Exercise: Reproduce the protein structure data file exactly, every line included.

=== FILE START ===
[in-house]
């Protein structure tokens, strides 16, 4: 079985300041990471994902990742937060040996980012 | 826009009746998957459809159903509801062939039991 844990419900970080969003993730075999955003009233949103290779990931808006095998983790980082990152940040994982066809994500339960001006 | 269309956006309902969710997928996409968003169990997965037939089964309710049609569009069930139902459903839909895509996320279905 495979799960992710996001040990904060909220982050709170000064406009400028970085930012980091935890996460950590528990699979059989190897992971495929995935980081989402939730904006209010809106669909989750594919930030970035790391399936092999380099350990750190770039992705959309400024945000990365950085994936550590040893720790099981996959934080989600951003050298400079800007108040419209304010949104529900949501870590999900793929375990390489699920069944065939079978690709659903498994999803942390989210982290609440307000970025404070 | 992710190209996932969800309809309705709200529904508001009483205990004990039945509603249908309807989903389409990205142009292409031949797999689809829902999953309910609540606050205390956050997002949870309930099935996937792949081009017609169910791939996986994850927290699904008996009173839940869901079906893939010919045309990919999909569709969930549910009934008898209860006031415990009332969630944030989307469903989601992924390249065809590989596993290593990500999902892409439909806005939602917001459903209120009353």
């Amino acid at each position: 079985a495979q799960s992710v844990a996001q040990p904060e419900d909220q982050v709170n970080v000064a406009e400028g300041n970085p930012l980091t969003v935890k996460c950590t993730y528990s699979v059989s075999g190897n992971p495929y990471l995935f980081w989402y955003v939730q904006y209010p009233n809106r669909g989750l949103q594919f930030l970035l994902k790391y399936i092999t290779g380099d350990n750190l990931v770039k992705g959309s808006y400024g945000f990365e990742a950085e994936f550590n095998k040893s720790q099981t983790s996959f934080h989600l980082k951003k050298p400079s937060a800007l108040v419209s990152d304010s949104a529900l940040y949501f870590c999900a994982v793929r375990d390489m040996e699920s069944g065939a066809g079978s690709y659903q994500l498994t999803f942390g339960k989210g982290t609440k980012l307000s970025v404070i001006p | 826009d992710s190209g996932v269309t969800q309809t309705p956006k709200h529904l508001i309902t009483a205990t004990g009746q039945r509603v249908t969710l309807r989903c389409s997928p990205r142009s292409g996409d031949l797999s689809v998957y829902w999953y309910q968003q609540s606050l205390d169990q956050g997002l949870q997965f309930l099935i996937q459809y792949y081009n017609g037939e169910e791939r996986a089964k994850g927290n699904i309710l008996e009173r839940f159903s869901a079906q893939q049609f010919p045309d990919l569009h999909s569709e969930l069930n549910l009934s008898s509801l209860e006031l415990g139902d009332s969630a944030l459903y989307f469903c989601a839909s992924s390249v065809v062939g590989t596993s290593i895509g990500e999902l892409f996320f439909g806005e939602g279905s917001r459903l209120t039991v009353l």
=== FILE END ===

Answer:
[in-house]
């Protein structure tokens, strides 16, 4: 079985300041990471994902990742937060040996980012 | 826009009746998957459809159903509801062939039991 844990419900970080969003993730075999955003009233949103290779990931808006095998983790980082990152940040994982066809994500339960001006 | 269309956006309902969710997928996409968003169990997965037939089964309710049609569009069930139902459903839909895509996320279905 495979799960992710996001040990904060909220982050709170000064406009400028970085930012980091935890996460950590528990699979059989190897992971495929995935980081989402939730904006209010809106669909989750594919930030970035790391399936092999380099350990750190770039992705959309400024945000990365950085994936550590040893720790099981996959934080989600951003050298400079800007108040419209304010949104529900949501870590999900793929375990390489699920069944065939079978690709659903498994999803942390989210982290609440307000970025404070 | 992710190209996932969800309809309705709200529904508001009483205990004990039945509603249908309807989903389409990205142009292409031949797999689809829902999953309910609540606050205390956050997002949870309930099935996937792949081009017609169910791939996986994850927290699904008996009173839940869901079906893939010919045309990919999909569709969930549910009934008898209860006031415990009332969630944030989307469903989601992924390249065809590989596993290593990500999902892409439909806005939602917001459903209120009353």
């Amino acid at each position: 079985a495979q799960s992710v844990a996001q040990p904060e419900d909220q982050v709170n970080v000064a406009e400028g300041n970085p930012l980091t969003v935890k996460c950590t993730y528990s699979v059989s075999g190897n992971p495929y990471l995935f980081w989402y955003v939730q904006y209010p009233n809106r669909g989750l949103q594919f930030l970035l994902k790391y399936i092999t290779g380099d350990n750190l990931v770039k992705g959309s808006y400024g945000f990365e990742a950085e994936f550590n095998k040893s720790q099981t983790s996959f934080h989600l980082k951003k050298p400079s937060a800007l108040v419209s990152d304010s949104a529900l940040y949501f870590c999900a994982v793929r375990d390489m040996e699920s069944g065939a066809g079978s690709y659903q994500l498994t999803f942390g339960k989210g982290t609440k980012l307000s970025v404070i001006p | 826009d992710s190209g996932v269309t969800q309809t309705p956006k709200h529904l508001i309902t009483a205990t004990g009746q039945r509603v249908t969710l309807r989903c389409s997928p990205r142009s292409g996409d031949l797999s689809v998957y829902w999953y309910q968003q609540s606050l205390d169990q956050g997002l949870q997965f309930l099935i996937q459809y792949y081009n017609g037939e169910e791939r996986a089964k994850g927290n699904i309710l008996e009173r839940f159903s869901a079906q893939q049609f010919p045309d990919l569009h999909s569709e969930l069930n549910l009934s008898s509801l209860e006031l415990g139902d009332s969630a944030l459903y989307f469903c989601a839909s992924s390249v065809v062939g590989t596993s290593i895509g990500e999902l892409f996320f439909g806005e939602g279905s917001r459903l209120t039991v009353l």